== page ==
Mark Zuckerberg refuses to answer UK questions about Facebook privacy
Following the privacy scandal surrounding Cambridge Analytica's use of data from Facebook users, the social network has been under extreme pressure to answer questions from individuals, lawmakers, companies and governments around the world about not only what went wrong, but what will be done to prevent it from happening again.
The British parliament was among those seeking to probe Facebook about the breach of privacy, but Mark Zuckerburg has said that he will not appear before a committee to face questions. Instead, he intends to send either chief technology officer Mike Schroepfer, or chief product officer Chris Cox.
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Last week, Damian Collins -- head of the digital, culture, media and sport select committee -- wrote to Zuckerberg requesting his presence in the UK for questions from politicians. Facebook has now responded to this letter, saying that its chief would not appear, but failed to explain why.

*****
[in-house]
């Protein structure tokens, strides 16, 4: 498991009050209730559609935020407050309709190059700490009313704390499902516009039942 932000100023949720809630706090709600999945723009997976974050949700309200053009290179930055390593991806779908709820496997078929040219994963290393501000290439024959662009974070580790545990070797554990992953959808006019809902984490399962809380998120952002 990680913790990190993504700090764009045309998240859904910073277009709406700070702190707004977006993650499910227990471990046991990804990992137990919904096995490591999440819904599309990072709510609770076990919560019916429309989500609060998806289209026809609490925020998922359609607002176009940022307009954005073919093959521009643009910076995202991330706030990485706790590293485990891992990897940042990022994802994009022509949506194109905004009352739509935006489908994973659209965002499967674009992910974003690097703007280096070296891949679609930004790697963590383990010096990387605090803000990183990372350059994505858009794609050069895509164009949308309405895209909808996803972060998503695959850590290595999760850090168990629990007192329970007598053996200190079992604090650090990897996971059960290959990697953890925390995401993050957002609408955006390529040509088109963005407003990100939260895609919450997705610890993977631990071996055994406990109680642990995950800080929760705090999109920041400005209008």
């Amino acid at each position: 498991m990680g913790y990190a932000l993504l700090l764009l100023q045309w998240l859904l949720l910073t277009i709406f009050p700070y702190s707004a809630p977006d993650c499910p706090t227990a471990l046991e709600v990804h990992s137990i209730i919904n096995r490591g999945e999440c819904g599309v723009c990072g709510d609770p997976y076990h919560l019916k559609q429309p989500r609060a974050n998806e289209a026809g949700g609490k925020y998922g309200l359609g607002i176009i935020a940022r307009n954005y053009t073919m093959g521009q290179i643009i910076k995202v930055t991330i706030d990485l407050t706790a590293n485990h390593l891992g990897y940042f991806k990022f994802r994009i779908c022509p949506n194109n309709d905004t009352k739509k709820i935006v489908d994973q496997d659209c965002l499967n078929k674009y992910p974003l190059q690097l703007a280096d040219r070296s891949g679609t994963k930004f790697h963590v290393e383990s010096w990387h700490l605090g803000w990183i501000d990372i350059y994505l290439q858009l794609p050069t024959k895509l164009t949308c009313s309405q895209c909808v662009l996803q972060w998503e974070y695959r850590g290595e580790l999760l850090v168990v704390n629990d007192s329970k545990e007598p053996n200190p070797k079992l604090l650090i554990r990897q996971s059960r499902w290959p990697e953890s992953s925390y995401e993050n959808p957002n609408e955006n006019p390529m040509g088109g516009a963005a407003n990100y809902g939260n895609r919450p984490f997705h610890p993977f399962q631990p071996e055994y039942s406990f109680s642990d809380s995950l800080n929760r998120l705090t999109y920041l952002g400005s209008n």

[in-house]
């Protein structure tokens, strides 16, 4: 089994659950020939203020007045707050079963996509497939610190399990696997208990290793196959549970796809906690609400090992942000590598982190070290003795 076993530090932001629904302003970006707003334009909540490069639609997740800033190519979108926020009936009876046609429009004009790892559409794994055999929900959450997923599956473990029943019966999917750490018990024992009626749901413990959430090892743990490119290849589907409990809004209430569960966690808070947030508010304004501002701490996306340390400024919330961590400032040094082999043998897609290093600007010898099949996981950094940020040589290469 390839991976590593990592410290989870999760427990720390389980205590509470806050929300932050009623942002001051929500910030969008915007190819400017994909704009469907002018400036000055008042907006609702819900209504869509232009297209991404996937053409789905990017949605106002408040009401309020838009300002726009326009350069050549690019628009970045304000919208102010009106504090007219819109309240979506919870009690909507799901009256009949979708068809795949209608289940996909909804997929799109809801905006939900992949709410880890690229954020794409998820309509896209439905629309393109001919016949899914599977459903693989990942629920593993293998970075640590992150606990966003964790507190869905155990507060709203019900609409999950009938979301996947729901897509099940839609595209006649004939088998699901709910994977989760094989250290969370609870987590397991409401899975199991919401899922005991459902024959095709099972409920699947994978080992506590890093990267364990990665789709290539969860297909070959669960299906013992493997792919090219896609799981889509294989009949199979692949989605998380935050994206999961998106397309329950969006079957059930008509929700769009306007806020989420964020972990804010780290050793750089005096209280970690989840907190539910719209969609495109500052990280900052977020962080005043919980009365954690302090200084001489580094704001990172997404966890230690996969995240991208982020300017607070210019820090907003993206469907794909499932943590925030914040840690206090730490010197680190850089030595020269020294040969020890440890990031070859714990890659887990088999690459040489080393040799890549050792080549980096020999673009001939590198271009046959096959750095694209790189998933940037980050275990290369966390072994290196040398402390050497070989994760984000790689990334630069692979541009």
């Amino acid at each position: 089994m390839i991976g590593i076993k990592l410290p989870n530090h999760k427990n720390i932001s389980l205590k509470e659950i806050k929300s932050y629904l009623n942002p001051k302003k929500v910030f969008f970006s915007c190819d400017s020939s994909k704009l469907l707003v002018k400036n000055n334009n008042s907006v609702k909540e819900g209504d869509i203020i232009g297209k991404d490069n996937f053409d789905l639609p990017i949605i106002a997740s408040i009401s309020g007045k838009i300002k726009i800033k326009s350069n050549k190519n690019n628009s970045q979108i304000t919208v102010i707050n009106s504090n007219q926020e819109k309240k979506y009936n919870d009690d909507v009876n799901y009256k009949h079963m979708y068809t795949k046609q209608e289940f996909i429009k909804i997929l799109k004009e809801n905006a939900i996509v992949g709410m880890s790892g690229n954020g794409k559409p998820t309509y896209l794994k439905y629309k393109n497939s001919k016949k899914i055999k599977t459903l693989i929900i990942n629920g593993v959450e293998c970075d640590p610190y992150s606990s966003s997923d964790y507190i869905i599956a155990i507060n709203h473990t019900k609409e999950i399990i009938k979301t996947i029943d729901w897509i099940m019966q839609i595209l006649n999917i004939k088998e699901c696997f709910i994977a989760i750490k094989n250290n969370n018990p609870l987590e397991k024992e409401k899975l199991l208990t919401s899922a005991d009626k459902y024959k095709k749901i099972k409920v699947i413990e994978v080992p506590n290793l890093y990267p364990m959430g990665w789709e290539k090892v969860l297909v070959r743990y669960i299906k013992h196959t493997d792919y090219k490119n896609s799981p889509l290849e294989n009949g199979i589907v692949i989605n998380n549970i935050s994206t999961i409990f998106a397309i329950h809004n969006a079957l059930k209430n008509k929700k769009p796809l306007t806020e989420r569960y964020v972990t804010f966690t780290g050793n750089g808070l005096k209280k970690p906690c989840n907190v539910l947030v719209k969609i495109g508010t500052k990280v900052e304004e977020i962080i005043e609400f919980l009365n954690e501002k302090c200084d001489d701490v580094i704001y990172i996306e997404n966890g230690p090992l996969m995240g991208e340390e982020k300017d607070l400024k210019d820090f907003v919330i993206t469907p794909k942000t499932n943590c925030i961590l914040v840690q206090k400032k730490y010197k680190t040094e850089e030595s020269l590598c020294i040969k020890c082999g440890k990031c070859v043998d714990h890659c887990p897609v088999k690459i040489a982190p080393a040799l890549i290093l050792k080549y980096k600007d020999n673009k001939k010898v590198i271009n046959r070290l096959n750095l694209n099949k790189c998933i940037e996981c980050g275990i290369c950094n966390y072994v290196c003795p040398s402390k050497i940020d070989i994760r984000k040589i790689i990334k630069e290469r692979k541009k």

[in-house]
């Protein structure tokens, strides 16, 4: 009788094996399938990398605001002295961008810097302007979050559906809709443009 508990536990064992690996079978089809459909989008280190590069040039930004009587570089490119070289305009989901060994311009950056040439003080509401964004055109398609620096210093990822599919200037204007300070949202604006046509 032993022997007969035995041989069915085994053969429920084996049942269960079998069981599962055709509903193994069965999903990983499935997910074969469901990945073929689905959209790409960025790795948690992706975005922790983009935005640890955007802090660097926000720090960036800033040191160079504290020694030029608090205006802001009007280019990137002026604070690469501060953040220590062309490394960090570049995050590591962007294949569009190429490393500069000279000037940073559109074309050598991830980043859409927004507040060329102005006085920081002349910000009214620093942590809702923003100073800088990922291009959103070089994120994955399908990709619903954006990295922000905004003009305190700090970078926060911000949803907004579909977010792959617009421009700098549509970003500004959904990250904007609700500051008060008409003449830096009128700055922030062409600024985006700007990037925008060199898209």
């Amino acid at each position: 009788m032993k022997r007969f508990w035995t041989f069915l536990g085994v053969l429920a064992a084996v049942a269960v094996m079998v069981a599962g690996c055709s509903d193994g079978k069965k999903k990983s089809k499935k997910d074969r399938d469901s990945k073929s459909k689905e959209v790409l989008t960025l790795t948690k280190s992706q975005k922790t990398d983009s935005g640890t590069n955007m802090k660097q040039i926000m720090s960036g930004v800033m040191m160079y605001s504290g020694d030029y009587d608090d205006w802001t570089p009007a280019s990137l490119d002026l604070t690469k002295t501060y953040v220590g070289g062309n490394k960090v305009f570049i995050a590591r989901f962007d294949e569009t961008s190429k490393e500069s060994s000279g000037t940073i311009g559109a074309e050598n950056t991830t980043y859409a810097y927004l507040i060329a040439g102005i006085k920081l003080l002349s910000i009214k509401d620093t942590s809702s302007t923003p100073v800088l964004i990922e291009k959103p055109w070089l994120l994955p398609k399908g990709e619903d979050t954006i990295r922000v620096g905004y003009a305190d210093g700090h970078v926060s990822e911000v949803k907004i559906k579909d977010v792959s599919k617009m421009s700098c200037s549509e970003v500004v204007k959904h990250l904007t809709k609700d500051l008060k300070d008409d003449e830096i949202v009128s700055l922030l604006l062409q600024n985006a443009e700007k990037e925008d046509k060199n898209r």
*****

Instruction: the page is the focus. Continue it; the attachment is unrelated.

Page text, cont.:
In the letter the company says:
Facebook fully recognizes the level of public and Parliamentary interest in these issues and support your belief that these issues must be addressed at the most senior levels of the company by those in an authoritative position to answer your questions. As such Mr Zuckerberg has personally asked one of his deputies to make themselves available to give evidence to the Committee.
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The letter is signed by Facebook's head of public policy, Rebecca Stimson, and in it she reiterates much of what Zuckerberg said in his CNN interview that followed several days of silence on the matter.
Mr Collins has reacted to the letter saying that while he is happy to hear evidence from Schroepfer or Cox, he would still like to speak with Zuckerberg in person.